Capillaries: Capillaries are the smallest of blood vessels. They serve to distribute oxygenated blood from arteries to the tissues of the body and to feed deoxygenated blood from the tissues back into the veins. The capillaries are thus a central component in the circulatory system, essentially between the arteries and the veins. When pink areas of skin are compressed, this causes blanching because blood is pressed out of the capillaries. The blood is the fluid in the body that contains, among other elements, the red blood cells (erythrocytes) that carry the oxygen and give the blood its red color.

Cardiac: Having to do with the heart. See the entire definition of Cardiac

Cavities: Holes in the two outer layers of a tooth called the enamel and the dentin. The enamel is the outermost white hard surface and the dentin is the yellow layer just beneath enamel. Both layers serve to protect the inner living tooth tissue called the pulp, where blood vessels and nerves reside. Small cavities may not cause pain, and may be unnoticed by the patient. Larger cavities can collect food, and the inner pulp of the affected tooth can become irritated by bacterial toxins, foods that are cold, hot, sour, or sweet - causing toothache. Also referred to as caries.

Chest: The area of the body located between the neck and the abdomen . The chest contains the lungs , the heart and part of the aorta . The walls of the chest are supported by the dorsal vertebrae , the ribs , and the sternum . See the entire definition of Chest

Chronic: This important term in medicine comes from the Greek chronos, time and means lasting a long time. See the entire definition of Chronic

Circulation: The movement of fluid in a regular or circuitous course. Although the noun "circulation" does not necessarily refer to the circulation of the blood, for all practical purposes today it does. Heart failure is an example of a problem with the circulation.

Cirrhosis: An abnormal liver condition characterized by irreversible scarring of the liver. Alcohol and viral hepatitis B and C are among the many causes of cirrhosis. Cirrhosis can cause yellowing of the skin (jaundice), itching, and fatigue. Diagnosis of cirrhosis can be suggested by physical examination and blood tests, and can be confirmed by liver biopsy in some patients.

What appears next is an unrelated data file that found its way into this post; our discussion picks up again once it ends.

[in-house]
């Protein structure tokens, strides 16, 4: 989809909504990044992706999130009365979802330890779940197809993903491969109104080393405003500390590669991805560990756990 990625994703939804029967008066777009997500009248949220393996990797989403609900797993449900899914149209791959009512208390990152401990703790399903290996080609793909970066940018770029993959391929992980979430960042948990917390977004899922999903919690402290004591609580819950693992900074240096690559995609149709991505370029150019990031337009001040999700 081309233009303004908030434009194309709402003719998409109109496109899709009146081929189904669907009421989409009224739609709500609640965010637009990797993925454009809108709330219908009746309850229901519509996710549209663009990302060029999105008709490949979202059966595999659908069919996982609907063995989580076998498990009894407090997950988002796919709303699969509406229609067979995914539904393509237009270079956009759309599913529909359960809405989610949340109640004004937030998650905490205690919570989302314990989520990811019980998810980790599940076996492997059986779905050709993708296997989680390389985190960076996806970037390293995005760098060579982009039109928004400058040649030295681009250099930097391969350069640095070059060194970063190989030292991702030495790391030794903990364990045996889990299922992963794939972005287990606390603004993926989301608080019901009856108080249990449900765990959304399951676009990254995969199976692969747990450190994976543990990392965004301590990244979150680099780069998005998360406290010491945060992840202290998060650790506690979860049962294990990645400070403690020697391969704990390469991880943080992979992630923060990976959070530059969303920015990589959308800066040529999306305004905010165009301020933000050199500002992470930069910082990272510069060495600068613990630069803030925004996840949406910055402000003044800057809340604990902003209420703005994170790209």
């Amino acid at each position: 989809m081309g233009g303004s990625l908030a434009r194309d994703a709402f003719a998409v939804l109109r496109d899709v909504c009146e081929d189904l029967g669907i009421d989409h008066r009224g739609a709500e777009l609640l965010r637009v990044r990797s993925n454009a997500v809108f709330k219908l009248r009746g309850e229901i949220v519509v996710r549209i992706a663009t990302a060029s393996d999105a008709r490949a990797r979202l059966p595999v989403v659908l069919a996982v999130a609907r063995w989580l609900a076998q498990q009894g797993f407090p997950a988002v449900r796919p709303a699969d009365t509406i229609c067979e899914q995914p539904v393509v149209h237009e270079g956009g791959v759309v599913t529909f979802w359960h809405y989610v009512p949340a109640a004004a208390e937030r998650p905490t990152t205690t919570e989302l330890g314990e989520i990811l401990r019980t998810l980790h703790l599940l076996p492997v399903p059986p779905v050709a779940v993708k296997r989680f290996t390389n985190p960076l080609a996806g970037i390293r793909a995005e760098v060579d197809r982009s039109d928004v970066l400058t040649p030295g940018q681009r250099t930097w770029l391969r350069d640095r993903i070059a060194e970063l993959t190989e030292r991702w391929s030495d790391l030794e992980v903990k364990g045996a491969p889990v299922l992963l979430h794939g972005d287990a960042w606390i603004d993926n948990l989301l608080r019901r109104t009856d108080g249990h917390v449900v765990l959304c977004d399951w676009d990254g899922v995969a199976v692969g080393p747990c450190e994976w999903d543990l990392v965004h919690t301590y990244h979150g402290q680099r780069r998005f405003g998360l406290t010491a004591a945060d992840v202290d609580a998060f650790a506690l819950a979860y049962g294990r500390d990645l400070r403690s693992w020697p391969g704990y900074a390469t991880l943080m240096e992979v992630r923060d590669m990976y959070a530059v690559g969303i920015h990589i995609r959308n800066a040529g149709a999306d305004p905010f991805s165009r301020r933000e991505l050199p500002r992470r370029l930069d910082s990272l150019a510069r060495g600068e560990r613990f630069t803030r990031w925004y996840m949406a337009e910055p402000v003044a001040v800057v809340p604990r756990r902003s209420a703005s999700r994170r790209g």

Complications of cirrhosis include mental confusion, coma, fluid accumulation (ascites), internal bleeding, and kidney failure. Treatment of cirrhosis is designed to limit any further damage to the liver as well as complications. Liver transplantation is becoming an important option for patients with advanced cirrhosis.

Clinical: 1. Having to do with the examination and treatment of patients. 2. Applicable to patients. A laboratory test may be of clinical value (of use to patients). See the entire definition of Clinical

Compression: 1. The act of pressing together. As in a compression fracture, nerve compression, or spinal cord compression. 2. To shorten in time. In embryology, there may be compression of development with some stages even omitted.

Condition: The term "condition" has a number of biomedical meanings including the following:
An unhealthy state, such as in "this is a progressive condition."
A state of fitness, such as "getting into condition."

Something that is essential to the occurrence of something else; essentially a "precondition."

As a verb: to cause a change in something so that a response that was previously associated with a certain stimulus becomes associated with another stimulus; to condition a person, as in behavioral conditioning.

Diagnosis: 1 The nature of a disease ; the identification of an illness. 2 A conclusion or decision reached by diagnosis. The diagnosis is rabies . 3 The identification of any problem. The diagnosis was a plugged IV. See the entire definition of Diagnosis

Dialysis: The process of cleansing the blood by passing it through a special machine. Dialysis is necessary when the kidneys are not able to filter the blood. Dialysis allows patients with kidney failure a chance to live productive lives. There are two types of dialysis: hemodialysis and peritoneal dialysis. Each type of dialysis has advantages and disadvantages. Patients can often choose the type of long term dialysis that best matches their needs.

Dilate: To stretch or enlarge. It comes from the Latin verb "dilatare" meaning "to enlarge or expand."

Disease: Illness or sickness often characterized by typical patient problems (symptoms) and physical findings (signs). Disruption sequence: The events that occur when a fetus that is developing normally is subjected to a destructive agent such as the rubella (German measles) virus.

Diuretic: Anything that promotes the formation of urine by the kidney. (The word "diuretic" comes from a combination of the Greek "dia-", thoroughly + "ourein", to urinate = to urinate thoroughly). See the entire definition of Diuretic

Dysfunction: Difficult function or abnormal function. See the entire definition of Dysfunction